21. I always cache with my beloved so we share an account and I log for both of us. However, if I were caching with someone else, I would help them set up their own account so that they could log their own finds. In my log I might mention that they were with us when we found the cache, but I write lengthy logs anyway. Carolyn
  22. We have some weekends where we search for 4 and find 0. (And some weekends it is the reverse.) I think this is true for everyone. The other reason to log your DNFs is for you. We had a lot of trouble finding caches when we began. Now we've gone back to look at our list of DNFs and we're going to retry some of them. It adds an extra dimension of fun to find something that has eluded us. In addition, if you take pictures or write a good description for your DNF log, you can sometimes study them from the comfort of your living room and suddenly realize, "Oh! That's where it has to be!" and then head back with your epiphany to guide you. Much fun! There is a section in the General Topics area on creative cache containers. That gave me some ideas of where to look as well. You might want to take a look at other people's pictures. Carolyn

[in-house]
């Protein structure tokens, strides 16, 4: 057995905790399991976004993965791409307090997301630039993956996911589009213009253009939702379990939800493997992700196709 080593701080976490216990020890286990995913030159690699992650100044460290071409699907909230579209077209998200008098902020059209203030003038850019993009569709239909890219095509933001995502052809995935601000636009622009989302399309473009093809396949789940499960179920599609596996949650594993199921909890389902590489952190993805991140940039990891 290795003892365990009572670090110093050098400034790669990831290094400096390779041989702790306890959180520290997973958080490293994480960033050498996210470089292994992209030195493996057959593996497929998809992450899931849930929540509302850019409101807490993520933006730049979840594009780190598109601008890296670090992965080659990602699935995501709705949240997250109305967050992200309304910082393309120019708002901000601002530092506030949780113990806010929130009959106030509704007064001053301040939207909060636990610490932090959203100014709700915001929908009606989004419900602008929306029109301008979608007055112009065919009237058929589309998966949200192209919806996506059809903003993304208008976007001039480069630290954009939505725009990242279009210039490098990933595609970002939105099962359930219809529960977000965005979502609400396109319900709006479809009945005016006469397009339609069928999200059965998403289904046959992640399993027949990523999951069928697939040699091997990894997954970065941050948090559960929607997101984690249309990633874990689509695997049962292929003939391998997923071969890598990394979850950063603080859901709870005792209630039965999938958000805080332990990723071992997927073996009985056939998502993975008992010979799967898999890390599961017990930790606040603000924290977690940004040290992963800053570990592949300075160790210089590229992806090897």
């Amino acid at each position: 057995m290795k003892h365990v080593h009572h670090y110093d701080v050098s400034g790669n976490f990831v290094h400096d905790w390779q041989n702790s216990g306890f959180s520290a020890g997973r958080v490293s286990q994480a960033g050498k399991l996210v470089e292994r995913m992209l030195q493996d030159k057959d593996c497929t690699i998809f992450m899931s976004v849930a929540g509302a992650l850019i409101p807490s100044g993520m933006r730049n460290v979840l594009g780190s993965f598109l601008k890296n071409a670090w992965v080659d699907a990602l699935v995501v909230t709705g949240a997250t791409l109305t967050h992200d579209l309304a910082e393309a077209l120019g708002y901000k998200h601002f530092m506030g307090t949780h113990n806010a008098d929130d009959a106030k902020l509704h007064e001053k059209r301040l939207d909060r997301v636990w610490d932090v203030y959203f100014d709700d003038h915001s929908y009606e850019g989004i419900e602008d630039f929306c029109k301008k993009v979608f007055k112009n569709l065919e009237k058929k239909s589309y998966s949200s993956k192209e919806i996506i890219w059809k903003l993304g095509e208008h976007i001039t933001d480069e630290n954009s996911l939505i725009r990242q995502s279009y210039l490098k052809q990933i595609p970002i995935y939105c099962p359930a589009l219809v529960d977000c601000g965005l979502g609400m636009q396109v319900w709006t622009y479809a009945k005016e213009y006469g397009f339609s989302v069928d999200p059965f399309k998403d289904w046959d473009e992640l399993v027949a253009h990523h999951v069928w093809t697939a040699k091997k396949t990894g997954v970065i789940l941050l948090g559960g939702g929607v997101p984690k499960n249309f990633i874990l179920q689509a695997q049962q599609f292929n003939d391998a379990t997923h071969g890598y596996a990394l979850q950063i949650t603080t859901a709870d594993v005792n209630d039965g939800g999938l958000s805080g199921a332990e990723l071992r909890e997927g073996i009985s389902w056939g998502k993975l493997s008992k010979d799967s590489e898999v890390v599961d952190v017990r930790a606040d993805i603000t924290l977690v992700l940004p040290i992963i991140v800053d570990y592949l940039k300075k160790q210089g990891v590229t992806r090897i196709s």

23. Oh fine. Bring this back to the original topic. See if we care (or pay attention). I have a hard time picturing legions of grown-ups (or children supervised by grown-ups) stomping through other people's flower gardens. Didn't we all get swatted by our mothers when we were seven or eight for doing this? (Or made to stand in the corner for those who had non-hitting parents.) This doesn't even seem like something that really needs to be said or that the vast majority of geocachers would need a no-no list for. What are we, toddlers? Carolyn